Novels and Their Instances: A Metaphysical Exploration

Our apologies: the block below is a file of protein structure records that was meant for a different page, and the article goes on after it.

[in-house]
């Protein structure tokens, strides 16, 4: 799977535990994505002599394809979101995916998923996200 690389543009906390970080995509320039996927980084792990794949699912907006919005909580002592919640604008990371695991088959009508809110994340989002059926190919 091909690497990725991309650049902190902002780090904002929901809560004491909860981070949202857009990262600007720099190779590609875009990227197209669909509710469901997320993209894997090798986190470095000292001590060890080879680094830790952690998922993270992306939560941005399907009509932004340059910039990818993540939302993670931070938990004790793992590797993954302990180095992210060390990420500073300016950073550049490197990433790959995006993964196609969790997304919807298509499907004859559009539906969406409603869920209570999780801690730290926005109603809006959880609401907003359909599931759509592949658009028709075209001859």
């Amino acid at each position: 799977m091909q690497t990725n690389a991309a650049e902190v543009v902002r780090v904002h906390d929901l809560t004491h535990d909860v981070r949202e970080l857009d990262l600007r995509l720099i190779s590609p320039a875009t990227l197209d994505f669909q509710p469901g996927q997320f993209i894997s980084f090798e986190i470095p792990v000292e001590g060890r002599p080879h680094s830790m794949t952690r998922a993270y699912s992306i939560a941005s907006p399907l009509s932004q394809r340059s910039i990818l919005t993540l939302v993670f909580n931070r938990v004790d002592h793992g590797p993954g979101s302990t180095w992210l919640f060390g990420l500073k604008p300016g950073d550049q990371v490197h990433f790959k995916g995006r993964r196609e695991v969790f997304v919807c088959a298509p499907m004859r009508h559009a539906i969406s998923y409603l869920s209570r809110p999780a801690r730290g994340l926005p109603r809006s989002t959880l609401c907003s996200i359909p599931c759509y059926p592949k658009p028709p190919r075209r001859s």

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What is the ontological status of novels? Are they inscriptions (i.e., concrete texts typically written or printed on something or displayed on the screen of some electronic device)? Sets of inscriptions? Mental representations of some semantic content? Structures of meanings? Syntactic sequences? Or something else? Furthermore, what is the ontological status of instances of a novel (i.e., entities that manifest all the primary properties that must be experienced to fully appreciate this novel)? Are they readings (i.e., sequences of sounds generated as a result of reading aloud)? Inscriptions? Both readings and inscriptions? Or some other entities? My goal in this dissertation is to answer these questions. The dissertation is structured as follows. In Part 1, I provide some terminological clarifications that must be made before addressing the issues concerning the ontological status of novels and their instances. In particular, in Chapter 1 ("Defining 'a Novel'"), I define "a novel," and in Chapter 2 ("Defining 'an Instance of an Artwork'"), I define "an instance of an artwork." Part 2 is aimed at clarifying the ontological status of instances of novels. I begin, in Chapter 3 ("Against Inscriptions as Instances of Novels"), by arguing against the most widely endorsed ontology of instances of novels–the ontology according to which the paradigmatic, or most typical, entities that serve as such instances are inscriptions. Next, in Chapter 4 ("An Ontology of Instances of Novels"), I put forward and defend an alternative ontology–the one according to which instances of novels are readings and mereological sums of readings and graphic elements. Finally, in Chapter 5 ("The Novel as a Performing Art"), I examine a peculiar consequence of the foregoing ontology–that the novel is a performing art. The purpose of Part 3 is to clarify the ontological status of novels. I begin, in Chapter 6 ("What a Novel Is Not"), with a critical overview of the most promising existing ontologies of novels, arguing that none of these ontologies stands up completely to criticism. Then, in Chapter 7 ("An Ontology of Novels"), I expound and defend a new ontology of novels. According to this ontology, novels are a peculiar kind of concreta–namely, concrete types composed of certain sonic, semantic, syntactic, contextualist, and visual elements.